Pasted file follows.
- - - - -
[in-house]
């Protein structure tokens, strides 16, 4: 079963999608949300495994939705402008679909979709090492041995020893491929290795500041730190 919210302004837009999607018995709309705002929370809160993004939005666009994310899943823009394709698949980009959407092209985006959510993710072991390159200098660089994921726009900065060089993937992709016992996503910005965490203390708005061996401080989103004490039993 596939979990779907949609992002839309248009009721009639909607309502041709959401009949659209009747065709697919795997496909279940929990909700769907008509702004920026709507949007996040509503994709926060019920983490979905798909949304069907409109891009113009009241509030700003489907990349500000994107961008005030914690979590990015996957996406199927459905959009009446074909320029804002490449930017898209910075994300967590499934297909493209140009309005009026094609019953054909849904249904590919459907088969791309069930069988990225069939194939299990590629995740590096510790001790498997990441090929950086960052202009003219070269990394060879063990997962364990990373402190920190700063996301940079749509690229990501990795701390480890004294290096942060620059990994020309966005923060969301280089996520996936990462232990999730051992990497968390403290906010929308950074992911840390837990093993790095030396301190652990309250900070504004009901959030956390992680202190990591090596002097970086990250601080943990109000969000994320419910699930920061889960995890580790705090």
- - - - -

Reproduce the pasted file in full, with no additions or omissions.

[in-house]
């Protein structure tokens, strides 16, 4: 079963999608949300495994939705402008679909979709090492041995020893491929290795500041730190 919210302004837009999607018995709309705002929370809160993004939005666009994310899943823009394709698949980009959407092209985006959510993710072991390159200098660089994921726009900065060089993937992709016992996503910005965490203390708005061996401080989103004490039993 596939979990779907949609992002839309248009009721009639909607309502041709959401009949659209009747065709697919795997496909279940929990909700769907008509702004920026709507949007996040509503994709926060019920983490979905798909949304069907409109891009113009009241509030700003489907990349500000994107961008005030914690979590990015996957996406199927459905959009009446074909320029804002490449930017898209910075994300967590499934297909493209140009309005009026094609019953054909849904249904590919459907088969791309069930069988990225069939194939299990590629995740590096510790001790498997990441090929950086960052202009003219070269990394060879063990997962364990990373402190920190700063996301940079749509690229990501990795701390480890004294290096942060620059990994020309966005923060969301280089996520996936990462232990999730051992990497968390403290906010929308950074992911840390837990093993790095030396301190652990309250900070504004009901959030956390992680202190990591090596002097970086990250601080943990109000969000994320419910699930920061889960995890580790705090």